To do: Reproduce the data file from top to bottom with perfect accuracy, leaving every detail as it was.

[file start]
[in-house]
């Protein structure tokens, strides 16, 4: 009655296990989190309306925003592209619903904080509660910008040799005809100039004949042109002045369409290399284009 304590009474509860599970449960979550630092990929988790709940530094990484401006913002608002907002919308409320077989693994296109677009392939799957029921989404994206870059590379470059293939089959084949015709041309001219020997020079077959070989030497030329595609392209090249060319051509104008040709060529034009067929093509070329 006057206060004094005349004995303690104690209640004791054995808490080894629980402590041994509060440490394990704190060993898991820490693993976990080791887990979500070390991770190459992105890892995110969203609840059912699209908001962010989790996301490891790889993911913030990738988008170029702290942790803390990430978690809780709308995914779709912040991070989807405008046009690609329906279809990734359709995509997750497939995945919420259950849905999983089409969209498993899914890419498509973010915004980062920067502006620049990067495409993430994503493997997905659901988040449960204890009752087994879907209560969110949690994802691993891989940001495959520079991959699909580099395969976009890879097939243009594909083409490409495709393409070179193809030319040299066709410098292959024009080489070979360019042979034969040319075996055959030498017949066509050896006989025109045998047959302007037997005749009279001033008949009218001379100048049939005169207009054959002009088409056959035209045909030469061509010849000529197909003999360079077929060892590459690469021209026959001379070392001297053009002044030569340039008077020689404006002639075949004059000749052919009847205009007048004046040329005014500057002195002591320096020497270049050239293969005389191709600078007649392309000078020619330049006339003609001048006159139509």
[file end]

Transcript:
[in-house]
């Protein structure tokens, strides 16, 4: 009655296990989190309306925003592209619903904080509660910008040799005809100039004949042109002045369409290399284009 304590009474509860599970449960979550630092990929988790709940530094990484401006913002608002907002919308409320077989693994296109677009392939799957029921989404994206870059590379470059293939089959084949015709041309001219020997020079077959070989030497030329595609392209090249060319051509104008040709060529034009067929093509070329 006057206060004094005349004995303690104690209640004791054995808490080894629980402590041994509060440490394990704190060993898991820490693993976990080791887990979500070390991770190459992105890892995110969203609840059912699209908001962010989790996301490891790889993911913030990738988008170029702290942790803390990430978690809780709308995914779709912040991070989807405008046009690609329906279809990734359709995509997750497939995945919420259950849905999983089409969209498993899914890419498509973010915004980062920067502006620049990067495409993430994503493997997905659901988040449960204890009752087994879907209560969110949690994802691993891989940001495959520079991959699909580099395969976009890879097939243009594909083409490409495709393409070179193809030319040299066709410098292959024009080489070979360019042979034969040319075996055959030498017949066509050896006989025109045998047959302007037997005749009279001033008949009218001379100048049939005169207009054959002009088409056959035209045909030469061509010849000529197909003999360079077929060892590459690469021209026959001379070392001297053009002044030569340039008077020689404006002639075949004059000749052919009847205009007048004046040329005014500057002195002591320096020497270049050239293969005389191709600078007649392309000078020619330049006339003609001048006159139509």